Principal Cast : Chris Pratt, Anya Taylor-Joy, Charlie Day, Jack Black, Keegan-Michael Key, Seth Rogen, Fred Armisen, Sebastian Maniscalco, Kevin Michael Richardson, Charles Martinet, Jessica DiCicco, Rino Romano, John DiMaggio, Khary Payton, Scott Menville, Eric Bauza.
Synopsis: A plumber named Mario travels through an underground labyrinth with his brother Luigi, trying to save a captured princess.
If you’ve come to this review expecting some nuanced dissection of the cultural impact of the eponymous arcade, console and computer game franchise from which this delightfully animated film takes its genesis, you will be disappointed. Although the brothers Mario fell right into my generation of formative gaming popularity, I never fell into their thrall, leaving their incredible popularity and insatiably successful series of games the domain of others to enjoy. That’s not to say I wasn’t aware of Mario or Luigi, nor the vastly popular Donkey Kong, part of the Nintendo umbrella of games popularised in the 80’s and 90’s, before an ill-fated live-action adaptation cast a pall across the subgenre of feature films derived from a bonkers and financially lucrative pop-culture subculture. What it means to you, dear reader, is that I completely lack the nostalgic or generational attachment to these characters that has magically derived a billion-dollar box-office haul for the barrel-avoiding pastor of plumbing, and have approached watching The Super Mario Bros Movie as a relative novice to this world.
Together with Minions and How To Train Your Dragon studio Universal, Nintendo’s revamped feature adaptation of the popular gaming franchise is a brightly colours, energetic and at times wonderfully absurd animated adventure that perfectly captures the basic underlying story of the games, fleshes out the one-dimensional characters into multi-faceted cinematic creations, and delivers what one might cheekily suggest is full-fledged family friendly entertainment. I’ll be honest, a lot of the film’s copious Easter Eggs and in-jokes were likely lost on me, and at times I had the distinct impression that I should be whooping in delight at some of the references inferred on the screen, they’re So Obvious (to me, however, they weren’t), but despite my ignorance at the deeper mythology and expansive world-buiding transitioned onto the big screen from the small 8-bit legacy at hand, I still had a great time here.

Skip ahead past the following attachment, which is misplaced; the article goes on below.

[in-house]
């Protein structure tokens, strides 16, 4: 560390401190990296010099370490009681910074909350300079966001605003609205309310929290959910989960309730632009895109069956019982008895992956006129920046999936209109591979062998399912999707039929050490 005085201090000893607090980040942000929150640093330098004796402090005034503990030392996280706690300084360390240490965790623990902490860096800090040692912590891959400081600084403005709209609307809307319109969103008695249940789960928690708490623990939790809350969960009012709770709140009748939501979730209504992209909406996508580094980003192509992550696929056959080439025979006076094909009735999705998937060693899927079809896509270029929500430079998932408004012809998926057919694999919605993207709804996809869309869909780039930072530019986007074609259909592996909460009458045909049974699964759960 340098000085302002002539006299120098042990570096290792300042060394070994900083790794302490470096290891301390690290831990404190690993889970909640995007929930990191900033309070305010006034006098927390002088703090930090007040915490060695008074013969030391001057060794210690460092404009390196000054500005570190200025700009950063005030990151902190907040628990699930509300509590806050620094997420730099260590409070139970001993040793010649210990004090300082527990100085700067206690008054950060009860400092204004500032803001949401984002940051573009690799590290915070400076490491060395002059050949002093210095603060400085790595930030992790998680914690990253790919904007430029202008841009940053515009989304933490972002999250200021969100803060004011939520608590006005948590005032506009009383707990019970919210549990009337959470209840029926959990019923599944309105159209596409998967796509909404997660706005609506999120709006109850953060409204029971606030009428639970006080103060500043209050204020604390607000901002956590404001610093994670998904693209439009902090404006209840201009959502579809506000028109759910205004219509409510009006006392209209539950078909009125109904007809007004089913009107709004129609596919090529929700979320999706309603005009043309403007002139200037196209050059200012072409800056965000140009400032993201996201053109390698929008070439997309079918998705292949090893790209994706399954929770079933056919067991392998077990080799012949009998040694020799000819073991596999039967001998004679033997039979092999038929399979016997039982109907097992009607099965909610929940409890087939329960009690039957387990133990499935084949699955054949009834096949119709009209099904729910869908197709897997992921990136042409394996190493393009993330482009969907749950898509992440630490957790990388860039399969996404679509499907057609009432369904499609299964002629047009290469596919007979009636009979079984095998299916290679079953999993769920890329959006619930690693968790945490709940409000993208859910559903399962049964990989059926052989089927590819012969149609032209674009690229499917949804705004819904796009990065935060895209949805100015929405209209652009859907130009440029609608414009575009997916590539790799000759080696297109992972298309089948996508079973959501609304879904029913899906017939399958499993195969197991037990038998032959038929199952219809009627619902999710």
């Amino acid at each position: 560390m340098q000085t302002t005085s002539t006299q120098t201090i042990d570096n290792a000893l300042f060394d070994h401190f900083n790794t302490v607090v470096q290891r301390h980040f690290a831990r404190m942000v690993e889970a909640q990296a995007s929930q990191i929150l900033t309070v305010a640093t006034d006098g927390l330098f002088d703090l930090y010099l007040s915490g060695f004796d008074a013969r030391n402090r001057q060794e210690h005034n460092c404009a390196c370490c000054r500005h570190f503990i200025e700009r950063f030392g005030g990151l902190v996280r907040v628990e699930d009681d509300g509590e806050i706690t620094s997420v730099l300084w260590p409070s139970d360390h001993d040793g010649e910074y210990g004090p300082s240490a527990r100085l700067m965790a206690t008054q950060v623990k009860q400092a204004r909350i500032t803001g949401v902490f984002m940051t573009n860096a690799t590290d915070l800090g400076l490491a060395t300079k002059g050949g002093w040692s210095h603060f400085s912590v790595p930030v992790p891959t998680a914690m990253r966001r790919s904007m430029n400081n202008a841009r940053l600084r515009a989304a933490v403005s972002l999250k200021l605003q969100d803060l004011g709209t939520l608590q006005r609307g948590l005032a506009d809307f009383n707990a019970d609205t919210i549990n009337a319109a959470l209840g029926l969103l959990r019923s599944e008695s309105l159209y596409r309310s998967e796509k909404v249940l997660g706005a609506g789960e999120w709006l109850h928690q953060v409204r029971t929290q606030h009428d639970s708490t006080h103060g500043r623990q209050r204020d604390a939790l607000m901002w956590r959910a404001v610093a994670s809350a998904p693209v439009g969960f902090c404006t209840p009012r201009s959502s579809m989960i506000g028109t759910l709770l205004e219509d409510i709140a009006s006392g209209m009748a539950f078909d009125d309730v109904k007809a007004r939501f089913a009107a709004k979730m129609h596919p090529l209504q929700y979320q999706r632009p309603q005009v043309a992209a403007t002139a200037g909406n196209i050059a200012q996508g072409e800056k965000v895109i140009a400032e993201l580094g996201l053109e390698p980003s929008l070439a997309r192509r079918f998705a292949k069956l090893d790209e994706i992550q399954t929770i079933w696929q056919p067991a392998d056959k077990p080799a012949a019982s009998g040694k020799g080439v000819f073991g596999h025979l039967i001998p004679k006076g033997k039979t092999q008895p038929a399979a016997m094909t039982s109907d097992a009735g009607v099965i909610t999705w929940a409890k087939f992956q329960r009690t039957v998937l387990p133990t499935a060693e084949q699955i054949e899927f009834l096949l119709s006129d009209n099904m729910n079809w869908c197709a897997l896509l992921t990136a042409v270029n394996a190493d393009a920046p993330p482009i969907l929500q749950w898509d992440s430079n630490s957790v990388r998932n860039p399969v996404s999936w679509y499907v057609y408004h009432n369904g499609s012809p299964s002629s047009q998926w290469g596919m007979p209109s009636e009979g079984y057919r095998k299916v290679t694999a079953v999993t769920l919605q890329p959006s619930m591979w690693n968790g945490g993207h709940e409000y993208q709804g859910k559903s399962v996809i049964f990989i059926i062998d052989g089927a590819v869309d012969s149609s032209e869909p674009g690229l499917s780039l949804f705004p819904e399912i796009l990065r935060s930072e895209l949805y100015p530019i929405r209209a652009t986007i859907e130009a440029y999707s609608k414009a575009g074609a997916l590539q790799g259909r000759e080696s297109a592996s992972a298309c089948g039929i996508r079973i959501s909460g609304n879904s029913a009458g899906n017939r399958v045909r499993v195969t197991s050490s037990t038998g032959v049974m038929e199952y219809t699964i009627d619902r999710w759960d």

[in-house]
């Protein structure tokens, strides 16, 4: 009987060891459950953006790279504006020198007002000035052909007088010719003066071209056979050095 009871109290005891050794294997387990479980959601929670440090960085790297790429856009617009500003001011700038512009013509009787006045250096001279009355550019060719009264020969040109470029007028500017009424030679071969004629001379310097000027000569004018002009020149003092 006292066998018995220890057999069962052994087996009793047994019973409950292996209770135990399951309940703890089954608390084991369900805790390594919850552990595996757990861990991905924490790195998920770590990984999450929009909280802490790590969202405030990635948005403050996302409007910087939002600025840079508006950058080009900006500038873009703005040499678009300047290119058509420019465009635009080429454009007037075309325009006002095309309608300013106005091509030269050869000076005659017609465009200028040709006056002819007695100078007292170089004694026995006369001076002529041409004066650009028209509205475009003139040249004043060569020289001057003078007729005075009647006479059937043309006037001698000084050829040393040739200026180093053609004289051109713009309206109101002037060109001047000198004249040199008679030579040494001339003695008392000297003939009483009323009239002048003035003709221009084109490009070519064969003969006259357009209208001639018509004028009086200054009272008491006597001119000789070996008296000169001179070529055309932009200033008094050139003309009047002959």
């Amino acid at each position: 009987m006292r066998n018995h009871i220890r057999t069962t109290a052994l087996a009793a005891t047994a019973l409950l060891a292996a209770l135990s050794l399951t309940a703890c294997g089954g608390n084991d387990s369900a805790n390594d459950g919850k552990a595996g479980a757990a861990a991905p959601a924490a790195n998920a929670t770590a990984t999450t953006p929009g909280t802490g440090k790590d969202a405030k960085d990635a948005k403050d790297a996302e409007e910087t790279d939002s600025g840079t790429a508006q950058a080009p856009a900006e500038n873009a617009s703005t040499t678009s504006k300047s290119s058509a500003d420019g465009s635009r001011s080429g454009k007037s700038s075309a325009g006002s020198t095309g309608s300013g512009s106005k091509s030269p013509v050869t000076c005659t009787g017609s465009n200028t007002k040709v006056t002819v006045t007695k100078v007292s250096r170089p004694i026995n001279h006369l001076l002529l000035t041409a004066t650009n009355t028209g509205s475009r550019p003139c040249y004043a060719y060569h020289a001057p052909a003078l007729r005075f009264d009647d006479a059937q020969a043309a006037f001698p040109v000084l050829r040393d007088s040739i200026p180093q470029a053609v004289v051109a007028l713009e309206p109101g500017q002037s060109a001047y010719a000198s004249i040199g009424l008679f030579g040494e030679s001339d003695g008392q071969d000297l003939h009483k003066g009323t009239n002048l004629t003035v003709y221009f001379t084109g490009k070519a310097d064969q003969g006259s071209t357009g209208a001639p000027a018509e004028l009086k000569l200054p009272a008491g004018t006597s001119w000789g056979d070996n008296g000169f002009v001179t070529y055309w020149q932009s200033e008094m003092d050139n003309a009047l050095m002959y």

The film’s premise sees New York plumbers Mario (voiced by current Mr Everywhere Chris Pratt) and brother Luigi (Charlie Day), a pair of startup plumbers struggling to find clients, sucked into a magical vortex to the magical Mushroom Kingdom, where Princess Peach (Anya Taylor Joy) rules over a society of brightly coloured and physics-defying sentient mushrooms, while the evil Koopa King, Bowser (Jack Black, sounding not really like Jack Black at all) hopes to marry her and rule their universe. Together with friendly mushroom Toad, and the youngest member of the nearby ruling Kong family of giant apes, Mario searches the kingdom for Luigi, who is lost and imprisoned deep inside one of Bowser’s lava-filled dungeons.
Despite an astoundingly nonsensical roster of characters, and a plot that struggles to escape the franchise’s platform-based game elements, the joy and enthusiasm within The Super Mario Bros Movie is both effortless and effective. Even folks like me with very limited understanding of what I’m watching can follow along, and either sit there blissfully unaware of the innumerable references and gags coming thick and fast, or taking it all in like a well-versed Donkey Kong devotee. Either way, the characters and breezy pacing make for thoroughly enjoyable viewing. Heck, the controversy of Chris Pratt, the least Italian sounding actor in Hollywood today, replacing original Mario voice actor Charles Martinet, fades into the background within moments of the film’s opening, with the vocal work in this film capturing the tone and sense of playfulness within the Mario Bros franchise surprisingly easily; it softens the blow somewhat to realise that Martinet has a small role in the film as Mario and Luigi’s father. Honestly, I don’t get so hung up on which Big Name Actors play voice parts in animated films because as long as the voice matches the character nobody will ever give a shit that it’s Chris Pratt – and let’s face it, the dude is one of the busiest in the industry at the moment, having also voiced animated characters in The Lego Movie, Pixar’s Onward and the soon-to-be-released remake of Garfield – although it continues to bother me that Hollywood studios seem to lack the understanding that the film’s primary demographic for these films, young kids, don’t care who’s doing the voice when the pretty pictures and jokes are the focal point.
The film’s frantic screenplay, easy-breezy plot and dynamite animation are on-point for audiences of all ages – adults can get some of the more cerebral chuckles, while the younger crowd will be swept up in the brightly-lit, supremely detailed animation that showcases just how far removed we are from the original Toy Story. The in-world references to parts of the long-running game series mostly went over my head, but the few I did manage to recognise I absolutely had some laughs, so if you’re like me and have never dipped a toe into playing Mario Cart or Donkey Kong you’ll still have a great time even if much of what’s going on makes no sense or feels like you’re missing most of the clever references. A bit like watching Avengers: Endgame if it was the first film in the MCU you’d ever seen. Solid, energetic, family-friendly antics don’t come more polished and pizazzed than this. The Super Mario Bros Movie is a hit.